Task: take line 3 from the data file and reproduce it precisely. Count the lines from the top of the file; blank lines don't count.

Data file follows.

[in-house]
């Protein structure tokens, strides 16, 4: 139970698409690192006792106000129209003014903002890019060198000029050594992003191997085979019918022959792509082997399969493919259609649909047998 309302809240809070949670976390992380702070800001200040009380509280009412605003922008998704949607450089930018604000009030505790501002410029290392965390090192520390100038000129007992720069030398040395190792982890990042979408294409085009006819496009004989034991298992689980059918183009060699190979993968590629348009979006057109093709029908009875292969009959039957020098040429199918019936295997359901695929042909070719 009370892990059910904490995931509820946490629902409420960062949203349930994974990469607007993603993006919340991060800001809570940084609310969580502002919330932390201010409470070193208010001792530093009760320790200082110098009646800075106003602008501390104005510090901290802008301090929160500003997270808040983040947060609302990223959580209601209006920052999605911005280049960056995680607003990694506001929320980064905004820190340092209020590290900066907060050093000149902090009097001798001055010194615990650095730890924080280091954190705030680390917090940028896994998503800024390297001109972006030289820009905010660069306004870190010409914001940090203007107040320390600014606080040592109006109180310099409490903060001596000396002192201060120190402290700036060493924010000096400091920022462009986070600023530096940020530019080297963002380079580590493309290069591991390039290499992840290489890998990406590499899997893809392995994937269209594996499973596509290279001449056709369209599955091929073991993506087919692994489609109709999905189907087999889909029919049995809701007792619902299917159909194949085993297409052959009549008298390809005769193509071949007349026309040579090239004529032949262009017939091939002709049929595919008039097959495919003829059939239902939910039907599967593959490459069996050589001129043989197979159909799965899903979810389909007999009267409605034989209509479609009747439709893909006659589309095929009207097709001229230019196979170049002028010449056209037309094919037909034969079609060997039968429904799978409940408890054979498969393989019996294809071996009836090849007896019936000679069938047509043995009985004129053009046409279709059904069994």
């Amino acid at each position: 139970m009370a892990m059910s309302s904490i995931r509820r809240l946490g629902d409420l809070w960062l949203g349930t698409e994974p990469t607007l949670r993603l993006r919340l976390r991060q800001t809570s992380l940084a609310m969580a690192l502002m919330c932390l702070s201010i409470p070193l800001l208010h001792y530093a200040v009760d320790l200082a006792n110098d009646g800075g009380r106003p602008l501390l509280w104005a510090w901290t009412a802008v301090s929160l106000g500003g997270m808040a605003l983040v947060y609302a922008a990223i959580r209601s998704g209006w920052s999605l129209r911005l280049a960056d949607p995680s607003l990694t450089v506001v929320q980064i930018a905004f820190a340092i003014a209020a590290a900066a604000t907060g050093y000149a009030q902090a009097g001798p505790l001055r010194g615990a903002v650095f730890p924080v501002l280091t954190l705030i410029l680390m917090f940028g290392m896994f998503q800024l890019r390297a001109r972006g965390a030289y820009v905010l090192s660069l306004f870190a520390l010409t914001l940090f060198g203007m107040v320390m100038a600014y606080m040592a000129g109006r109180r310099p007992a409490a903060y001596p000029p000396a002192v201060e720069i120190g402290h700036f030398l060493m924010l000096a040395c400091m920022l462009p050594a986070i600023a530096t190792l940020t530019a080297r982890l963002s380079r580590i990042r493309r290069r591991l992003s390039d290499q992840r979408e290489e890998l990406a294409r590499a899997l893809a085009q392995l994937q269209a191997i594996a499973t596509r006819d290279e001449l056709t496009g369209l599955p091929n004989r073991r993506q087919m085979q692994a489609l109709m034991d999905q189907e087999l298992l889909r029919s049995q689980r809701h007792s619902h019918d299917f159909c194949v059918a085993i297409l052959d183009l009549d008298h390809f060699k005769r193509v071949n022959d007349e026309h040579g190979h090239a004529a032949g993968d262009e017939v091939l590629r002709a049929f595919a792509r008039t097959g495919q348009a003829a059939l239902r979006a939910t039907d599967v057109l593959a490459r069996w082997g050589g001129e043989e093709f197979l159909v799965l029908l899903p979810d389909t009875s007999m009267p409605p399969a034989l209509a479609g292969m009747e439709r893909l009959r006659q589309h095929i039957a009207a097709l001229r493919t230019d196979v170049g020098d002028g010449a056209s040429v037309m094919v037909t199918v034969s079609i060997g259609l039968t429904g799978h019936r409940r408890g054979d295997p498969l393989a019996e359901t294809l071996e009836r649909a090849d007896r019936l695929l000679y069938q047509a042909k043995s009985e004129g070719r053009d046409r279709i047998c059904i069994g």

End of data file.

């Amino acid at each position: 139970m009370a892990m059910s309302s904490i995931r509820r809240l946490g629902d409420l809070w960062l949203g349930t698409e994974p990469t607007l949670r993603l993006r919340l976390r991060q800001t809570s992380l940084a609310m969580a690192l502002m919330c932390l702070s201010i409470p070193l800001l208010h001792y530093a200040v009760d320790l200082a006792n110098d009646g800075g009380r106003p602008l501390l509280w104005a510090w901290t009412a802008v301090s929160l106000g500003g997270m808040a605003l983040v947060y609302a922008a990223i959580r209601s998704g209006w920052s999605l129209r911005l280049a960056d949607p995680s607003l990694t450089v506001v929320q980064i930018a905004f820190a340092i003014a209020a590290a900066a604000t907060g050093y000149a009030q902090a009097g001798p505790l001055r010194g615990a903002v650095f730890p924080v501002l280091t954190l705030i410029l680390m917090f940028g290392m896994f998503q800024l890019r390297a001109r972006g965390a030289y820009v905010l090192s660069l306004f870190a520390l010409t914001l940090f060198g203007m107040v320390m100038a600014y606080m040592a000129g109006r109180r310099p007992a409490a903060y001596p000029p000396a002192v201060e720069i120190g402290h700036f030398l060493m924010l000096a040395c400091m920022l462009p050594a986070i600023a530096t190792l940020t530019a080297r982890l963002s380079r580590i990042r493309r290069r591991l992003s390039d290499q992840r979408e290489e890998l990406a294409r590499a899997l893809a085009q392995l994937q269209a191997i594996a499973t596509r006819d290279e001449l056709t496009g369209l599955p091929n004989r073991r993506q087919m085979q692994a489609l109709m034991d999905q189907e087999l298992l889909r029919s049995q689980r809701h007792s619902h019918d299917f159909c194949v059918a085993i297409l052959d183009l009549d008298h390809f060699k005769r193509v071949n022959d007349e026309h040579g190979h090239a004529a032949g993968d262009e017939v091939l590629r002709a049929f595919a792509r008039t097959g495919q348009a003829a059939l239902r979006a939910t039907d599967v057109l593959a490459r069996w082997g050589g001129e043989e093709f197979l159909v799965l029908l899903p979810d389909t009875s007999m009267p409605p399969a034989l209509a479609g292969m009747e439709r893909l009959r006659q589309h095929i039957a009207a097709l001229r493919t230019d196979v170049g020098d002028g010449a056209s040429v037309m094919v037909t199918v034969s079609i060997g259609l039968t429904g799978h019936r409940r408890g054979d295997p498969l393989a019996e359901t294809l071996e009836r649909a090849d007896r019936l695929l000679y069938q047509a042909k043995s009985e004129g070719r053009d046409r279709i047998c059904i069994g």